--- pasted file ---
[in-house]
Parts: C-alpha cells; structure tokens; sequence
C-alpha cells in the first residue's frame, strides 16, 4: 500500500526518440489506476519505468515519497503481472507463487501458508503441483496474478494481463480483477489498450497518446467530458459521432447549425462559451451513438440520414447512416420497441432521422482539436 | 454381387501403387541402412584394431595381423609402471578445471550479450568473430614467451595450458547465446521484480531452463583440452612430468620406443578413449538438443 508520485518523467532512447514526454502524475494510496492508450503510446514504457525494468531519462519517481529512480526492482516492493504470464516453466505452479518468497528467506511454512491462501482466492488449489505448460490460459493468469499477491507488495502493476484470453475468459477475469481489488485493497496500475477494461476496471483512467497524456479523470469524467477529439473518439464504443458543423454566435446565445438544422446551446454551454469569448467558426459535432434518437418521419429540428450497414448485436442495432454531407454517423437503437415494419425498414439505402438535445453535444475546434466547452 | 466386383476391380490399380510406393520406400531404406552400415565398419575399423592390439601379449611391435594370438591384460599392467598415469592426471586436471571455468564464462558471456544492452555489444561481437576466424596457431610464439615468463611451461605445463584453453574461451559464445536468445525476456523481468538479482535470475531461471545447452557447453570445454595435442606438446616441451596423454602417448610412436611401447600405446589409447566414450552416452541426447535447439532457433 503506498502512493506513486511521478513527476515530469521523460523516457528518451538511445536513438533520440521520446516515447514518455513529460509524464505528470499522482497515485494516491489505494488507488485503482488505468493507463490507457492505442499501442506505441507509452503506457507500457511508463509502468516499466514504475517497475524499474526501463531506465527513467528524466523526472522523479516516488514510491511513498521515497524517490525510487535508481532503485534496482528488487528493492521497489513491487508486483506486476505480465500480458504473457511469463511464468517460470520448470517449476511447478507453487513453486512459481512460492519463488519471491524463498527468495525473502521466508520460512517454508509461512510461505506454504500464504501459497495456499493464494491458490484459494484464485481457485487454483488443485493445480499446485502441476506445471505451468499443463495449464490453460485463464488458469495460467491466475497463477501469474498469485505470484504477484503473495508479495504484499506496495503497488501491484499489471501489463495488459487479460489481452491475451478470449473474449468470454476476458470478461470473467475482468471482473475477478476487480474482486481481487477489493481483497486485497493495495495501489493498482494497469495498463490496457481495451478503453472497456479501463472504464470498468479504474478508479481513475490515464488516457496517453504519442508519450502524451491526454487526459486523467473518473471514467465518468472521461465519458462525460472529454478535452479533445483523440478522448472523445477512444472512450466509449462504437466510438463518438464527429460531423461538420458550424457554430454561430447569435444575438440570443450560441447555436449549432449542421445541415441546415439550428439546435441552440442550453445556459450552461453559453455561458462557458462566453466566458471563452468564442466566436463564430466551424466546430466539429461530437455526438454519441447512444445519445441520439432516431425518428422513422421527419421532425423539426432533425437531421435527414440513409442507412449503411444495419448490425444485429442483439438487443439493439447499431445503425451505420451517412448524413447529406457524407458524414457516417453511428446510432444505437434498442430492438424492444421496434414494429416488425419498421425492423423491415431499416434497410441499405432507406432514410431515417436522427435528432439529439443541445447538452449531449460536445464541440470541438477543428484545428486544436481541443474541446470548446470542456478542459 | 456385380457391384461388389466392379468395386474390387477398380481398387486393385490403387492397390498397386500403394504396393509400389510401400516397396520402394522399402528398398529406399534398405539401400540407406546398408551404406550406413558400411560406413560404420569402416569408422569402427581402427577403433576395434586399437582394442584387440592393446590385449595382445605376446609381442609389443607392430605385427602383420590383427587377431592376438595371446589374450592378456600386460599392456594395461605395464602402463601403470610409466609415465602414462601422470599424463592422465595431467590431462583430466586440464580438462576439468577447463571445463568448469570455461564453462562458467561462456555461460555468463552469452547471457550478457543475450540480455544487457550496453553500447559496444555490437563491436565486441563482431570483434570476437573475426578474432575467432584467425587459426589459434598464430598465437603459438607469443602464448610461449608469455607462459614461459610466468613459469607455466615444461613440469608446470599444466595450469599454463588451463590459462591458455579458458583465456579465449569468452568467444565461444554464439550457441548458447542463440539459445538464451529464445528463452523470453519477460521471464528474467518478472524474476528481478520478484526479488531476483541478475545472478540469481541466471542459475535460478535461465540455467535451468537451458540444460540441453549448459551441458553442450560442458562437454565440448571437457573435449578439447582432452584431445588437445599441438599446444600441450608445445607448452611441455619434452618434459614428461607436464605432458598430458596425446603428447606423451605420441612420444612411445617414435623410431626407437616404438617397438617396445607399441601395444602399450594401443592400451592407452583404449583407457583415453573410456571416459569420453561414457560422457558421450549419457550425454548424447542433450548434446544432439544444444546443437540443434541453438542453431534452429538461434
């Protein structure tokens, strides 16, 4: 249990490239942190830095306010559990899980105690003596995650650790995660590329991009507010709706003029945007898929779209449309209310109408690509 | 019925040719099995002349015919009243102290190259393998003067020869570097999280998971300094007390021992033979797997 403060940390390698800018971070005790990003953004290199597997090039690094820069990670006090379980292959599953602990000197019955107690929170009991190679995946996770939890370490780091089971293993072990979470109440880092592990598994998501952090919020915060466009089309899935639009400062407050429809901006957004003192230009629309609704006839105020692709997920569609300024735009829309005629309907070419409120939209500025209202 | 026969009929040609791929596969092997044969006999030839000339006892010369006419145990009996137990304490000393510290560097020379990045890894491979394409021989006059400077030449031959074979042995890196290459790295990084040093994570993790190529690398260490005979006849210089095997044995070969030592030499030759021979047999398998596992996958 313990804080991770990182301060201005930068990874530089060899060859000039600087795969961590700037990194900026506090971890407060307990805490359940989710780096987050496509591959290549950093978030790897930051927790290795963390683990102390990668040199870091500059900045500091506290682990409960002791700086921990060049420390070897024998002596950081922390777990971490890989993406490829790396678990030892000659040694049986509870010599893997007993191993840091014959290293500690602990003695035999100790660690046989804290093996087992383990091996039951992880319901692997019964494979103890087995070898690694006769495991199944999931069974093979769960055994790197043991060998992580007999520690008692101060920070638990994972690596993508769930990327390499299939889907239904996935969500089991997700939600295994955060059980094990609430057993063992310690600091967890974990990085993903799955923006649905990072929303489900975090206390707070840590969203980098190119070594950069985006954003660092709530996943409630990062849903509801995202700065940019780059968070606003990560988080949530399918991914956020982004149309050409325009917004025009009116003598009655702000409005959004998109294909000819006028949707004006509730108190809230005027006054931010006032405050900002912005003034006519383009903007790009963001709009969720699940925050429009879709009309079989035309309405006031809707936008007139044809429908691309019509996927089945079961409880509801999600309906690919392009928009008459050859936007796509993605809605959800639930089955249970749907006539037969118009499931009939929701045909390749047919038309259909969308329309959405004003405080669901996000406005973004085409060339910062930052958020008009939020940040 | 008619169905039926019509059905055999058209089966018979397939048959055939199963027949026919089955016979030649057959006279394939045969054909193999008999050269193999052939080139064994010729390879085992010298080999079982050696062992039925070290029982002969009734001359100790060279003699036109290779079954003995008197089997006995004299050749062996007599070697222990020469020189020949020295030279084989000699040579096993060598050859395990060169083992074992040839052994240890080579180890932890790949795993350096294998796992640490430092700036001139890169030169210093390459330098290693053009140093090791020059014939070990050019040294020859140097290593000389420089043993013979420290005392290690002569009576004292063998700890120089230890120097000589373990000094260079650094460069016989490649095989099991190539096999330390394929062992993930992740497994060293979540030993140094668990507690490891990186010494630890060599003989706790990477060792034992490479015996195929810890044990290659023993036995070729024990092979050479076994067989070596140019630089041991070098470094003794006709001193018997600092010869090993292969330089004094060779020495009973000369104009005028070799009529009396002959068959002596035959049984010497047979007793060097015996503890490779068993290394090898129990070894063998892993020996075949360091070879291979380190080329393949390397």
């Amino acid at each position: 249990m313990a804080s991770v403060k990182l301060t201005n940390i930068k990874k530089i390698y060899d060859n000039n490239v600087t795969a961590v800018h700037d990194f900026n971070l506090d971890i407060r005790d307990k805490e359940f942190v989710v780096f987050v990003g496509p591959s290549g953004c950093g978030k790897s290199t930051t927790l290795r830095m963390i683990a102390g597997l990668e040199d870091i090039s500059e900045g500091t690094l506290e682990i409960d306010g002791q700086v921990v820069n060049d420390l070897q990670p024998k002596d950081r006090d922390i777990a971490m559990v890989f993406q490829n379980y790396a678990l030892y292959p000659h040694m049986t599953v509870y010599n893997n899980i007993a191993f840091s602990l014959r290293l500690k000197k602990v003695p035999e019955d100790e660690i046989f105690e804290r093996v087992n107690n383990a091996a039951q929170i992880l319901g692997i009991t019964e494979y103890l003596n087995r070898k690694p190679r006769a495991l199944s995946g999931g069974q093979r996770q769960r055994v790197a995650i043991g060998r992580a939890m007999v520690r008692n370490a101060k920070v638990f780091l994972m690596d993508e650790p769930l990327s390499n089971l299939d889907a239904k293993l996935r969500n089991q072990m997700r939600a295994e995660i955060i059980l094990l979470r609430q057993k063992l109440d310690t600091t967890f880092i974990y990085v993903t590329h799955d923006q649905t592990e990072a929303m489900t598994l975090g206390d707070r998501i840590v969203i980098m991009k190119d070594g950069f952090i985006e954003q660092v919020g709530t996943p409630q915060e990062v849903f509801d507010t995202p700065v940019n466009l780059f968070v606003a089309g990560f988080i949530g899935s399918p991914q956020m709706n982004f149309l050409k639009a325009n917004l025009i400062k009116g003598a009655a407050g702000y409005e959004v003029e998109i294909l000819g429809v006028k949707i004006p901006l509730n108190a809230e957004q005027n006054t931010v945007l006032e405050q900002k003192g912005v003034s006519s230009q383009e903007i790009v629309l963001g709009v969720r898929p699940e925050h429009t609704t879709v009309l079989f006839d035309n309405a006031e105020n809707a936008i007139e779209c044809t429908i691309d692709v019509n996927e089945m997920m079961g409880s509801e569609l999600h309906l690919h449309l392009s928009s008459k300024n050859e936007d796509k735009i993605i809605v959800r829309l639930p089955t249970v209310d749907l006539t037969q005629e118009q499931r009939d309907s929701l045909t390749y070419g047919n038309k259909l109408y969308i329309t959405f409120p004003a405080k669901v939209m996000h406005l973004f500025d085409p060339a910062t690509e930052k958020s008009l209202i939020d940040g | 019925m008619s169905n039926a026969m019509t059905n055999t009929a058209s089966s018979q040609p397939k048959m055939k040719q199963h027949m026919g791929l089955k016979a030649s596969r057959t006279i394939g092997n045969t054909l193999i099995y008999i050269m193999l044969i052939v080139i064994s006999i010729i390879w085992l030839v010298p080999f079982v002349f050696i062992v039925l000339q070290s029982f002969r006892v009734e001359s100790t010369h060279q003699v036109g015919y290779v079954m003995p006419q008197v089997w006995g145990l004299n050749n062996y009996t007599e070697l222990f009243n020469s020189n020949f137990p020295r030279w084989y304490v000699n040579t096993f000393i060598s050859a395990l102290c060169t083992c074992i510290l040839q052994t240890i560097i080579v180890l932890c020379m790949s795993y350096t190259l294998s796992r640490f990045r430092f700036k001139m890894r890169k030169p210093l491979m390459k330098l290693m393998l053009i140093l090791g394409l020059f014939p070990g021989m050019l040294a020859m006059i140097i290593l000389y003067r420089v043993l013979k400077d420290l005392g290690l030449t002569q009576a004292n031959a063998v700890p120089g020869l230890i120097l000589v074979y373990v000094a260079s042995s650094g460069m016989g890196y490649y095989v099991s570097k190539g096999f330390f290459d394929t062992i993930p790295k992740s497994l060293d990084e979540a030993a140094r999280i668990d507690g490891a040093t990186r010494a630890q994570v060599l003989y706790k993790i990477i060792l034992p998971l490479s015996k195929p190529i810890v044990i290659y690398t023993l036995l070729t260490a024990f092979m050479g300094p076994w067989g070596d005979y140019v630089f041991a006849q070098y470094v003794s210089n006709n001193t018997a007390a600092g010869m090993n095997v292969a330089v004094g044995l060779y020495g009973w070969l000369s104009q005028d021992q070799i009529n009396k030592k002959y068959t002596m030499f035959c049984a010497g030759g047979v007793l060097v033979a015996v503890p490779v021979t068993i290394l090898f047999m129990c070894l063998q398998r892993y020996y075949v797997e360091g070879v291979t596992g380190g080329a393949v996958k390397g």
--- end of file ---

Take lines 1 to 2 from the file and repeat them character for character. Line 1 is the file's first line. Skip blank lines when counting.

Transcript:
[in-house]
Parts: C-alpha cells; structure tokens; sequence